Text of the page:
How Excessive Marijuana Usage Killed My Finances in My 20s

If you aren't careful, your vice could leave you broke.

Before I begin, this is not a post advocating for the legalization of marijuana. Nor is it a post to sway people away from supporting legalization. Instead, this is meant to show what excessive cannabis usage did to me throughout my 20s, and how it slowed down my personal growth.

To be clear, I have not smoked marijuana at all since I quit over five years ago. However, since it is slowly becoming more acceptable and legalized, I figure this is worth talking about.

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For the past four years, I have been running a small business that is quite successful. I have learned a lot during this time, and this has, in turn, led me to be much more careful in my financial decisions. The majority of my income goes into investments, for instance. I look at all I’ve accomplished with my business and investments, and there is one part that still gets to me: how long it took me to get here.

The truth is, my success I have now could have come a lot earlier in life, if I would have smartened up in my 20s. I smoked marijuana quite excessively during that stage of my life, though. Rarely did I miss a day of getting stoned. I spent much time, and so much of my money, smoking marijuana and living in the effects of the high.

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A study done in 2017 by Headset, a company based in Seattle that focuses on cannabis intelligence, found that the average amount of money people spent in a year on marijuana and products related to marijuana was about $645, which might seem low. However, the data also revealed that nearly 25 percent of people are actually spending between $1000 and $2,500 a year on marijuana, and about 2 percent spend over $5,000 a year.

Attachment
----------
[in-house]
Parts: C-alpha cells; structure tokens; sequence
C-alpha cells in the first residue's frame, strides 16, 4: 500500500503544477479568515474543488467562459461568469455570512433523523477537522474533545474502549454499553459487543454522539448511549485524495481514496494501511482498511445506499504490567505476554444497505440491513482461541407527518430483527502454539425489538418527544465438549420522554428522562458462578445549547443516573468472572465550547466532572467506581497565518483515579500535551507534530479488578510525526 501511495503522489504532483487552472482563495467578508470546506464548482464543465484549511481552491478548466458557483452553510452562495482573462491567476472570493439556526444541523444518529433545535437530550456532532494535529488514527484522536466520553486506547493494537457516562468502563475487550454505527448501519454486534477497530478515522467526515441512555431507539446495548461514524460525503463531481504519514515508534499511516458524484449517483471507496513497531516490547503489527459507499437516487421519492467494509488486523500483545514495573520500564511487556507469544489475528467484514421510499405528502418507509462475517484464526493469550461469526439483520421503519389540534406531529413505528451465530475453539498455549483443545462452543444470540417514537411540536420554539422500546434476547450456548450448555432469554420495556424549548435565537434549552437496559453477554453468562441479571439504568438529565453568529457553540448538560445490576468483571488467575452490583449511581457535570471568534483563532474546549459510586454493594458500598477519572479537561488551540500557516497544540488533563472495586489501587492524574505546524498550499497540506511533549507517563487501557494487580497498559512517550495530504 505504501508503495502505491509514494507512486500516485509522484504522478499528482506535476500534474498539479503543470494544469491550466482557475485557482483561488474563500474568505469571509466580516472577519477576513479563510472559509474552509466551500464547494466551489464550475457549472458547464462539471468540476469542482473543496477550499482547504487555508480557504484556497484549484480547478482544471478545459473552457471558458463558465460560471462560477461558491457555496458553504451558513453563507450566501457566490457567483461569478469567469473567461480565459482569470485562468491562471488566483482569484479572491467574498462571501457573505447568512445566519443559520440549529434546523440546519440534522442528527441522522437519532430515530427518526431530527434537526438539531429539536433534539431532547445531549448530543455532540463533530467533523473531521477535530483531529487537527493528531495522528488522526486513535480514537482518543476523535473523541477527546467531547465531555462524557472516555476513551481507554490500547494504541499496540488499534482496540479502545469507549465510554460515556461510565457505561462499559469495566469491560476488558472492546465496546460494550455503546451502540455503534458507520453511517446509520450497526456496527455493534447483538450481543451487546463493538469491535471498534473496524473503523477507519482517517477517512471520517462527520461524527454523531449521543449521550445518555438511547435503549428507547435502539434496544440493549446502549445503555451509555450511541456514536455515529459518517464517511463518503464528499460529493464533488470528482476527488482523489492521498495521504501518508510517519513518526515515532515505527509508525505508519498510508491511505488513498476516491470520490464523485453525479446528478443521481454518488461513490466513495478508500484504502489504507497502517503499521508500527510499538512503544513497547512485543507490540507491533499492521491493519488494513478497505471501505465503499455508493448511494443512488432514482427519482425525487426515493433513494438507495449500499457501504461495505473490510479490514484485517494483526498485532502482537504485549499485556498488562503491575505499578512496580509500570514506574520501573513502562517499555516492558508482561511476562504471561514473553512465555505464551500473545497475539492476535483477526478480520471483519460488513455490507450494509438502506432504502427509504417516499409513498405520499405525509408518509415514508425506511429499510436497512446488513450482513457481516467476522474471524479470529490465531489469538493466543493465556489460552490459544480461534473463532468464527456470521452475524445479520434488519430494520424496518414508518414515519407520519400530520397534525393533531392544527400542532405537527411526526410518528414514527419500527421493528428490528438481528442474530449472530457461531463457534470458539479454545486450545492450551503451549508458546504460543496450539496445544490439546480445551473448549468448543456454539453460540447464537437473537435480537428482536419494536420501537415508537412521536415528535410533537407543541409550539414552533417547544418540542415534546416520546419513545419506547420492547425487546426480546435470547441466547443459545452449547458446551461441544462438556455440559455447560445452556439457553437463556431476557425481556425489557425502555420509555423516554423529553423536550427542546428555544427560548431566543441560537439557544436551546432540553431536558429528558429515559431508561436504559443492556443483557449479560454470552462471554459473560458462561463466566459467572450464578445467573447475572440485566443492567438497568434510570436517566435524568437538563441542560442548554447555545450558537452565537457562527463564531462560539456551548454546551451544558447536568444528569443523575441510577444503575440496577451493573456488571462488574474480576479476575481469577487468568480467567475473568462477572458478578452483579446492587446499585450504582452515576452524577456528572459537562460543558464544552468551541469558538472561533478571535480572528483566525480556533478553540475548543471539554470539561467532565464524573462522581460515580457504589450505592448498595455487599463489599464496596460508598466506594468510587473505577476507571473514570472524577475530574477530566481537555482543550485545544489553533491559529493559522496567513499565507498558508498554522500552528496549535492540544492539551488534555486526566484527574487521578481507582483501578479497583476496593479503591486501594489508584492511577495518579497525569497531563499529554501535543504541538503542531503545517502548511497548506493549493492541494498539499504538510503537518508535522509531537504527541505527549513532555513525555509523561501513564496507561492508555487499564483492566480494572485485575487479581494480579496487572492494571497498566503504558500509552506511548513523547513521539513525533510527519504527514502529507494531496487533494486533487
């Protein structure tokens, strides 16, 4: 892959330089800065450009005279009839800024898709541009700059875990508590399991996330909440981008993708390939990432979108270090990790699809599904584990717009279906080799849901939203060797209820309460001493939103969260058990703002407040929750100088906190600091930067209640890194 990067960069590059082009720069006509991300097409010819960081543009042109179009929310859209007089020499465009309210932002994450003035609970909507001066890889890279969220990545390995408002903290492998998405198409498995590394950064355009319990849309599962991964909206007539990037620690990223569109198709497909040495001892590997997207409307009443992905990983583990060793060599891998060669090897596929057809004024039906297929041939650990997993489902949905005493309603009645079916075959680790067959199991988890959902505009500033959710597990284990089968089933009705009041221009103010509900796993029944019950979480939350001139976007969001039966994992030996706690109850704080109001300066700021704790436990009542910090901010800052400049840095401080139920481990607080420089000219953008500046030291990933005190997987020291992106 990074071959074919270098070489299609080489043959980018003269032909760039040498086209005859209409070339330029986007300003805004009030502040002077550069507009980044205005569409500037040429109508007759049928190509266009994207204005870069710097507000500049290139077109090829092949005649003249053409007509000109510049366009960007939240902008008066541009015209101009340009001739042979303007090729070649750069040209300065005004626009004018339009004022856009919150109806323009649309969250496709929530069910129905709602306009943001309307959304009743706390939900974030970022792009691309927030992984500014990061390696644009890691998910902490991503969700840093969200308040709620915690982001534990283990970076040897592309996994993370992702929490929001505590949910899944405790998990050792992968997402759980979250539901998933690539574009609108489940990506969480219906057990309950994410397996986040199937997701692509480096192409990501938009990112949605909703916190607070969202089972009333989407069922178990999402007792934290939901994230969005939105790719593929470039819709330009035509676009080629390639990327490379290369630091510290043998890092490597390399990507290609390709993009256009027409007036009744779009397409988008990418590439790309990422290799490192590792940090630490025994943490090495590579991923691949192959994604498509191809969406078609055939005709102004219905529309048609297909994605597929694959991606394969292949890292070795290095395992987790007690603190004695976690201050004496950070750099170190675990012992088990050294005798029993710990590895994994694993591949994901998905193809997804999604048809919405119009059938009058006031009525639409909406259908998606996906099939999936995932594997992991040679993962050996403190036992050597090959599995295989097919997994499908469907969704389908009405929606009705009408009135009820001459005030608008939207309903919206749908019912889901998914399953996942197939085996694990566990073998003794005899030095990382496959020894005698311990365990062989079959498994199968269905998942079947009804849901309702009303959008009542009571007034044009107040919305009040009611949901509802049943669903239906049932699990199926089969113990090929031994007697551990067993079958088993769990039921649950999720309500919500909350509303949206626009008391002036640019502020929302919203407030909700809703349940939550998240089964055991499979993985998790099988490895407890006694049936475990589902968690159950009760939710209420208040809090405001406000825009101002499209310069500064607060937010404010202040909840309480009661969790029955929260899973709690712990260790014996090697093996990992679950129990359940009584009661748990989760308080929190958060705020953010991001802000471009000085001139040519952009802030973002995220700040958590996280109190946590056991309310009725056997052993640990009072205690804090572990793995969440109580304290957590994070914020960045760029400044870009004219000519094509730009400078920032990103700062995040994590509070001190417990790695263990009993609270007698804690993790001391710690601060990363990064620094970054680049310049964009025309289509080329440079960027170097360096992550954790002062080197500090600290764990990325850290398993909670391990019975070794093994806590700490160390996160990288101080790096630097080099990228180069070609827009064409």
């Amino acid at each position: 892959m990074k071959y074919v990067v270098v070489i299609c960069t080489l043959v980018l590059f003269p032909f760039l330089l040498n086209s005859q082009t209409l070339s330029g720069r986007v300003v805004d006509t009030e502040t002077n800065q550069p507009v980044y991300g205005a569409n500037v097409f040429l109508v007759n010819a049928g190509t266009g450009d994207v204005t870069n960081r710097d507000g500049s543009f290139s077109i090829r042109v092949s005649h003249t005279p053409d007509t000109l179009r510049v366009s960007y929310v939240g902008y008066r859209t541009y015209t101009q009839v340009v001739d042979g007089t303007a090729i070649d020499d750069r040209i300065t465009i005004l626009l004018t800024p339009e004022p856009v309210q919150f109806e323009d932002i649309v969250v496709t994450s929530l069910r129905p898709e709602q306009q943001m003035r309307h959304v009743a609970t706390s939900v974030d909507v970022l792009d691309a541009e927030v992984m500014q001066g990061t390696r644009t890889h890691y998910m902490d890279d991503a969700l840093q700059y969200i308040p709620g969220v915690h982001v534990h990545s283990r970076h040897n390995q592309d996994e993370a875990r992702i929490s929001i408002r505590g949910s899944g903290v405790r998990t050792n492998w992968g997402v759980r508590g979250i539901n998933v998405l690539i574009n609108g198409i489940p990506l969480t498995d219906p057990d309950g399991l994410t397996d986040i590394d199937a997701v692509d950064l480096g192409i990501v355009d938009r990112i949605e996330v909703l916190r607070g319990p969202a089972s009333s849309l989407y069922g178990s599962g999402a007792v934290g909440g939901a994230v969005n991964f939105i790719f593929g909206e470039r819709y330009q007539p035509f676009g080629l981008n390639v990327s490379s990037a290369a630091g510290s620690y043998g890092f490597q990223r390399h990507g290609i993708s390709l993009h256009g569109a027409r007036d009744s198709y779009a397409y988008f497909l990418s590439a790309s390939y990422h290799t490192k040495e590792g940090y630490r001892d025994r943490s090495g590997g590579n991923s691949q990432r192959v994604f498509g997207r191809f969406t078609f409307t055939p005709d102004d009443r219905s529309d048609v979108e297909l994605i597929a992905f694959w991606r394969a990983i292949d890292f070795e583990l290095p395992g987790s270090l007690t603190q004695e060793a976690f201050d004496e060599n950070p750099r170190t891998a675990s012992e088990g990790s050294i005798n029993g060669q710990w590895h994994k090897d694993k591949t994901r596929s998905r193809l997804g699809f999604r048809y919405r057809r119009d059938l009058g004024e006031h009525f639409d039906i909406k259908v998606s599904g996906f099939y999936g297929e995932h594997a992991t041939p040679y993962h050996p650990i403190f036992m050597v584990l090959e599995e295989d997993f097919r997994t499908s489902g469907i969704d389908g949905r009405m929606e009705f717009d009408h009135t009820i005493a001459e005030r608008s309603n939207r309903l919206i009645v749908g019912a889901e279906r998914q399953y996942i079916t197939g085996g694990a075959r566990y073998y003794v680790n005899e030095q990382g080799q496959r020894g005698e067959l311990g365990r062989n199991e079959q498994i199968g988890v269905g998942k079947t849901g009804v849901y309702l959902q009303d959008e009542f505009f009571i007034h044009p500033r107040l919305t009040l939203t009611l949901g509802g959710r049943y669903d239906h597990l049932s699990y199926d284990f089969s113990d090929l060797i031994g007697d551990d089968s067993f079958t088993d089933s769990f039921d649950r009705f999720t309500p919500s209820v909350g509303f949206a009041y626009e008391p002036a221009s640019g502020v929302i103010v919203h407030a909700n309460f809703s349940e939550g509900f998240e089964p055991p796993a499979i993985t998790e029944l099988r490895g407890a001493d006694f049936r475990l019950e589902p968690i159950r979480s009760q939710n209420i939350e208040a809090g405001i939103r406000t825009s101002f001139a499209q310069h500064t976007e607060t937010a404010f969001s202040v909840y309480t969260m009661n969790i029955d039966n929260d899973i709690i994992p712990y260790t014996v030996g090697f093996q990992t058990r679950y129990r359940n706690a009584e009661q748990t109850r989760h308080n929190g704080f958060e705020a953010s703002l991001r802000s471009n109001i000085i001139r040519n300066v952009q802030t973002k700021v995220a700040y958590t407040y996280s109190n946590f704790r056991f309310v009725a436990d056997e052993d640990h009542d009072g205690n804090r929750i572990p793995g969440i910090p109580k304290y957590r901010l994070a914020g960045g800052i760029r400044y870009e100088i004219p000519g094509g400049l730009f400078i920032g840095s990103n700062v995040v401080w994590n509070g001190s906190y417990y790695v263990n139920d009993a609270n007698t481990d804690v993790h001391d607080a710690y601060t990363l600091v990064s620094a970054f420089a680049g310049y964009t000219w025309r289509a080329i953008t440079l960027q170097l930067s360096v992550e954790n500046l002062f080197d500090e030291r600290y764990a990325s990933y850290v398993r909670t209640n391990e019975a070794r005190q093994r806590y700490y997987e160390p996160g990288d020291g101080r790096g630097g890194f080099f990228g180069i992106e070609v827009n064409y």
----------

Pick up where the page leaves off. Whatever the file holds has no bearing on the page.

Say I was one of the 2 percent that spent $5,000 a year on cannabis for my entire 20s. Ten years of spending that much money would mean that I threw away $50,000 so I could get high. That could have been a down payment on my first home or enough for me to have gotten my business up and running.

Let’s look at this from a different perspective to show how much money I wasted. If you were to take that $5,000 a year spent on cannabis and put it into investments with an average return of 7 percent over 10 years, you would be walking away with almost $70,000. That is a return of nearly $20,000 in 10 years on the total $50,000 invested. Even if I was spending $2,500 a year, which is $25,000 over 10 years, investing that money at the same return rate would have given me a return of almost $15,000.

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Now, that $50,000 in 10 years doesn’t even include all the money I spent while I was high and not thinking clearly. Ever hear a pot user talk about the “munchies”? Well, it is true. The tetrahydrocannabinol, or THC, in cannabis increases your food cravings. So, add a lot more money to that total to make up for everything I would have spent on food. Plus, there is irresponsible spending in general that often happens when high.

I did try to be successful throughout my 20s, however. I started up and managed to get a small, side business going for a bit. But, as I smoked pot every day, it made me lazy and I lost all motivation to succeed, ultimately destroying what I started. That lack of motivation also seriously limited my career potential.

If I could go back to 20-something-year-old me, I would tell him to smarten up and see how much money he’s throwing away for marijuana. The prosperous life I have now, something I am very proud of, could have started years earlier. I would tell him to take what he was planning to spend on pot and instead, throw it into an investment account.

Although I cannot go back in time, this may help someone realize how much money he or she could save through investments instead of buying pot.

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